This space joins with every American in lamenting this weekend's horrific shootings in Tucson. A moment of silence is scheduled for 11 a.m. this morning. I hope readers of this blog will join me in honoring it.
But let's get this out of the way right up front.
Yes, there are connections between this depraved crime and the right-wing rhetoric about "Second Amendment remedies." But I don't think you can pin this awful act on Sarah Palin's election map, or any other right-wing rhetoric.
From all appearences, the accused shooter was a disease looking for a symptom. Much of his rhetoric sounds as though it was cribbed from Glenn Beck's rantings. But history suggests it could just as easily have been taking from the talking points of those of us on the left. Or, for that matter, from the collected works of Jerry Seinfeld.
And the vast majority of right-wing "lock-and-load" rhetoric has always struck me as political Viagara. It's mostly marketed toward aging white males who are looking for a spark to help them get excited.
And yet. Tragedies like this ought to make us rethink that sort of rhetoric anyway.
While the shooting may not be the RESULT of contemporary right-wing rhetoric, it still offers a REFLECTION of it. Put simply: This is how the world would be if people took that sort of talk seriously.
And for those who engage in that sort of talk, the question is: If you don't want your rhetoric taken seriously, why are you using it? Why are you espousing Second Amendment solutions for election setbacks at all?
Look: We've probably all had this experience, if only in our private lives. You conceive a disdain or hatred for someone -- a rival in the workplace, a neighbor who drives you crazy, a politician whose views you find odious -- and indulge yourself in a vicious resentment. Maybe you keep those feelings to yourself, maybe you share it with friends, maybe you make scandalous sotto voce remarks at backyard barbecues.
In any case, it feels good to let yourself experience, and express, that sort of anger. It feels good, as Kurt Vonnegut once put it, to indulge that part of us that wants to hate without limit -- to feel we can hate with God on our side.
But then, tragedy befalls that person. And -- assuming that neither you nor your enemy are monstrous psychopaths -- you feel a strange guilt for your previous animosity. Even if your enemy has earned your enmity ... even if you logically know your hatred has no part in their misfortune ... a part of you feels shamed by your previous hatred.
If you've felt that way, there's probably a reason for it. It may not have occurred to you before, but if you're honest, at this moment you may realize how much of your earlier hatred was based on a disregard for your enemy's shared humanity. In your anger and resentment, you forgot that they were vulnerable human beings as well, subject to the same hardships, the same tragedies, the same vicissitudes as you. You remember that the world really CAN deal out the kind of hardship you secretly have wished. And you realize that wishing that such hardship on another -- even if you didn't really mean it -- makes you a villain as well, in however small a way.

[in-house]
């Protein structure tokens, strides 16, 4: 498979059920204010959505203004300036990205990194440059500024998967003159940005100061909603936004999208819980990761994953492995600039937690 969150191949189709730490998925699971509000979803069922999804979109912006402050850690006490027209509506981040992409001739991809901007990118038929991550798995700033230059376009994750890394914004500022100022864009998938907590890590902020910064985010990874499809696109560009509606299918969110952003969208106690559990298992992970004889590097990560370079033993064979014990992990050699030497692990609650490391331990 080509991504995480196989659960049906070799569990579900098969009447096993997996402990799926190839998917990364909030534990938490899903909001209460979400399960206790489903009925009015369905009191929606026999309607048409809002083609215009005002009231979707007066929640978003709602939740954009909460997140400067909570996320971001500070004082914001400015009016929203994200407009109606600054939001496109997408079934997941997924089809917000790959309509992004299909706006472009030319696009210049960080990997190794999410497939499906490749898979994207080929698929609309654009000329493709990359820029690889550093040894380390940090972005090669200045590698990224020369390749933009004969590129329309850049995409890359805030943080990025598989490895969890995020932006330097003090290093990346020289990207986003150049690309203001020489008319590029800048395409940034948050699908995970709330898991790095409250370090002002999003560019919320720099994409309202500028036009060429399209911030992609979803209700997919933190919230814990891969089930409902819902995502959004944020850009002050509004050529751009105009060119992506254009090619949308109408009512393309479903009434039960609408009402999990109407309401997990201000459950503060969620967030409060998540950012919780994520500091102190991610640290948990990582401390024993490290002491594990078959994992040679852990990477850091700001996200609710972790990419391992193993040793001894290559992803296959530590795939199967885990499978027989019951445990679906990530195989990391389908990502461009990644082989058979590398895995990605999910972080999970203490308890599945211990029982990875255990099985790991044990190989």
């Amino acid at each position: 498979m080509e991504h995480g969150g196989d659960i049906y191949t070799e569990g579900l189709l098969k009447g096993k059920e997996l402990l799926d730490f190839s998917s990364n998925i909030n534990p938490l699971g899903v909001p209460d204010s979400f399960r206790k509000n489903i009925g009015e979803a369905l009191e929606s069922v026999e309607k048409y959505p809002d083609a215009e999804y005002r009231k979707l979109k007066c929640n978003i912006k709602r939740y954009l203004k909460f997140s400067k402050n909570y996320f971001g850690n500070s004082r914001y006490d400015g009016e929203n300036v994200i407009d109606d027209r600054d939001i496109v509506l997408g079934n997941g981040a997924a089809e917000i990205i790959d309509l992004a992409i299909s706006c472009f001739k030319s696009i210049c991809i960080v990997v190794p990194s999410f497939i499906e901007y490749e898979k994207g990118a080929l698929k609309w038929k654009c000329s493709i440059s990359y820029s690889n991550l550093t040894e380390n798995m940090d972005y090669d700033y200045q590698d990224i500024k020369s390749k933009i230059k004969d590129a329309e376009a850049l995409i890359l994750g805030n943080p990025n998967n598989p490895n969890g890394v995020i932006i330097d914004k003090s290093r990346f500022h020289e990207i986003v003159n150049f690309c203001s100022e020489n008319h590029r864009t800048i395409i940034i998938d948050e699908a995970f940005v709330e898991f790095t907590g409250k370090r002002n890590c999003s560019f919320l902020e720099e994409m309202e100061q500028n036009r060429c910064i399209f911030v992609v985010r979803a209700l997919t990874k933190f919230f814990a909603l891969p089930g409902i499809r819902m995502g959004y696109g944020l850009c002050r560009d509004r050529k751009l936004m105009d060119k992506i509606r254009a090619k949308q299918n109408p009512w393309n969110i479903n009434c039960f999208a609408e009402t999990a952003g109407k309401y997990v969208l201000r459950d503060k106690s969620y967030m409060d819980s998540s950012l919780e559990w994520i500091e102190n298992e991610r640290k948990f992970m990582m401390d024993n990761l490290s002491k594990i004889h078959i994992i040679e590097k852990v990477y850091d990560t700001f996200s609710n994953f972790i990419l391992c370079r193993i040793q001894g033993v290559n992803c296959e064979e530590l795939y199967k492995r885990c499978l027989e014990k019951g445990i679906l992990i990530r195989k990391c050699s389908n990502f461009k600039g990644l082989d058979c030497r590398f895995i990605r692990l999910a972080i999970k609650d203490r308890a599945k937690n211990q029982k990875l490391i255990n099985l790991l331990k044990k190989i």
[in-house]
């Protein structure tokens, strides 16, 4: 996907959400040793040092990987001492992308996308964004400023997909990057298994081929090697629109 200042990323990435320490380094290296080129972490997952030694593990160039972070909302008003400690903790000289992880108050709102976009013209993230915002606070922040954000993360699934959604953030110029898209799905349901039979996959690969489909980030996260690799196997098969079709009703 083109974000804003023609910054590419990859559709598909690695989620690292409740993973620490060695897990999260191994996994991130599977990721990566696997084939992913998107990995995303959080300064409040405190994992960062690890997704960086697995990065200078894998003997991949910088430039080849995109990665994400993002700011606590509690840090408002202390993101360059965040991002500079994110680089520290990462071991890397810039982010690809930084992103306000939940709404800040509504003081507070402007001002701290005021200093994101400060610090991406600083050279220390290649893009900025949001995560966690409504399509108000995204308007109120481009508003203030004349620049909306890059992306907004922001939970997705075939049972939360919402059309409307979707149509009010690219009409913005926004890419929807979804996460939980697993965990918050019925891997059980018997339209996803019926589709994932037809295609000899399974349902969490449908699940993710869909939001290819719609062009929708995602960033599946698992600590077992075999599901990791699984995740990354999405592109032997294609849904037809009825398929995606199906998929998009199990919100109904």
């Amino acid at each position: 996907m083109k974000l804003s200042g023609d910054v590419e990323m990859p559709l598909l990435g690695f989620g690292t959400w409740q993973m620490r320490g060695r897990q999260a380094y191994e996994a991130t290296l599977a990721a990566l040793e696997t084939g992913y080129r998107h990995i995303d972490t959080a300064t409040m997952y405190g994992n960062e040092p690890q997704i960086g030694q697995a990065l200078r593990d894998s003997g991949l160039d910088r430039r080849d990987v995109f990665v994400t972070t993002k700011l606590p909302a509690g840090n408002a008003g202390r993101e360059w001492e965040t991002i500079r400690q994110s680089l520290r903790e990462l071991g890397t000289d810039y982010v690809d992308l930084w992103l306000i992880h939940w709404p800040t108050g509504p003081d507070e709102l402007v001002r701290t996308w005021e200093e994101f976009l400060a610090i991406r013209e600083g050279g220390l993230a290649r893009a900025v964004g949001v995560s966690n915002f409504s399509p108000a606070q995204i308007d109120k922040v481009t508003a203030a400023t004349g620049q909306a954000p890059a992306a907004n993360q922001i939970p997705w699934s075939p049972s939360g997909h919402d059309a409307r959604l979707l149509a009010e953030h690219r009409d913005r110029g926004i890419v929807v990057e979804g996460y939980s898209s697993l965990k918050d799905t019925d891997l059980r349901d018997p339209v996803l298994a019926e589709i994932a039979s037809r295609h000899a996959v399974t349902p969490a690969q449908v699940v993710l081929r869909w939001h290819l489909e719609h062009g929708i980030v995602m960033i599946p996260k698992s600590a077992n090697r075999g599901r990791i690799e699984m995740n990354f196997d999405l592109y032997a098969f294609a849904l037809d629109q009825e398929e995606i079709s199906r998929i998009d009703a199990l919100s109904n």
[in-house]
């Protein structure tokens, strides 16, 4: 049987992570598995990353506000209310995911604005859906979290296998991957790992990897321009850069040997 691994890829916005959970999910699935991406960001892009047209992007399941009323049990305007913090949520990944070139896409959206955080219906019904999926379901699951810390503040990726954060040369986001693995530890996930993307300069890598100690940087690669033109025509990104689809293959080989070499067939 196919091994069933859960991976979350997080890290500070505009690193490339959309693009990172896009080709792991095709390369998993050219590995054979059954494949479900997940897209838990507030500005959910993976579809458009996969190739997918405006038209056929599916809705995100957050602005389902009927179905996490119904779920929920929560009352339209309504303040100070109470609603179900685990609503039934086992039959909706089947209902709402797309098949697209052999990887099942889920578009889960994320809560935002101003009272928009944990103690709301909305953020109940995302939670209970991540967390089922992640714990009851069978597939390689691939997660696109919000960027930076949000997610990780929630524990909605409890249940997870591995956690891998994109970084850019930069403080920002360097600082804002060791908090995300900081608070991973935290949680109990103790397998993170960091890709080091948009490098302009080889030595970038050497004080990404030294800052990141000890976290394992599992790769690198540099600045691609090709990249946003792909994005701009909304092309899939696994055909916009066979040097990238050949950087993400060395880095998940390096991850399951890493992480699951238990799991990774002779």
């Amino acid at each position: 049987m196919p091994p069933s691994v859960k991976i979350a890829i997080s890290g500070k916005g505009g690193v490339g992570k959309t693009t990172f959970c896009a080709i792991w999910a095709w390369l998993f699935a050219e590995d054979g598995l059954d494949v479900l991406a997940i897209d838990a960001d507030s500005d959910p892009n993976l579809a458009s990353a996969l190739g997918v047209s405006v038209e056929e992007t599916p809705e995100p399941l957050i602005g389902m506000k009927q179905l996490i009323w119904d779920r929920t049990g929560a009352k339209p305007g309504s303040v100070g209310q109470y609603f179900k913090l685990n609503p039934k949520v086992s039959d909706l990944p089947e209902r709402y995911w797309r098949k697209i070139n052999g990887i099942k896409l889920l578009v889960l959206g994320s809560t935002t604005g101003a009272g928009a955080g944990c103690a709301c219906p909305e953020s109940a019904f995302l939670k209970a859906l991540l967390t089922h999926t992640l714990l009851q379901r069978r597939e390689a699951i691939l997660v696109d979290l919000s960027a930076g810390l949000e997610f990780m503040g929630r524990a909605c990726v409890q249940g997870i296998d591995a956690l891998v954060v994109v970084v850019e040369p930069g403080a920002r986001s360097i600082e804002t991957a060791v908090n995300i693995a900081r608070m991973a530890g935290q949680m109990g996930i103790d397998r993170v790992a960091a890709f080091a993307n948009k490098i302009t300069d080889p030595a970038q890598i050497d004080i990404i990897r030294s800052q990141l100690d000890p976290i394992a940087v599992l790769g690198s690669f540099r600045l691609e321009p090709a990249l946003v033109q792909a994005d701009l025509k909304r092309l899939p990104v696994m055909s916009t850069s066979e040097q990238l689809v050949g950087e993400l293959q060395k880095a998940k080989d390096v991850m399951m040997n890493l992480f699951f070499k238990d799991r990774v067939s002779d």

"We are murdered each day, and each day we commit murder." So wrote Wolfgang Borchert, whose searing moral vision was formed as a conscript, fighting for Germany in the Second World War. But such a damning indictment is never popular -- even among the noisy Christians who should be among the first to recognize its morality as their own.
It would be reassuring to think that the deaths in Tucson would lead to some sea-change in political rhetoric. But whatever change there is will likely turn with the tide.
Maybe a Senator or two will tone down the rhetoric. Maybe a vote on healthcare repeal will be delayed by as much as a month. But there are too many people who earn their living from sowing ignorance and fear. The good people at FOX News surely know that, if Glenn Beck became Charlie Rose, he'd lose most of his audience. For millions of Americans, this is the media they want -- the media they deserve.
And believe it: These people are already halfway toward convincing themselves that they are victims too. It will take only the faintest whisper about gun control, or the need for political commentators to think twice before commenting ... and among some of our neighbors, visions of jackbooted thugs will resurface. And the wellspring of fear and anger will begin bubbling again.
So at 11 a.m., let's not just remember those who have been lost. Let's also remember those who still are.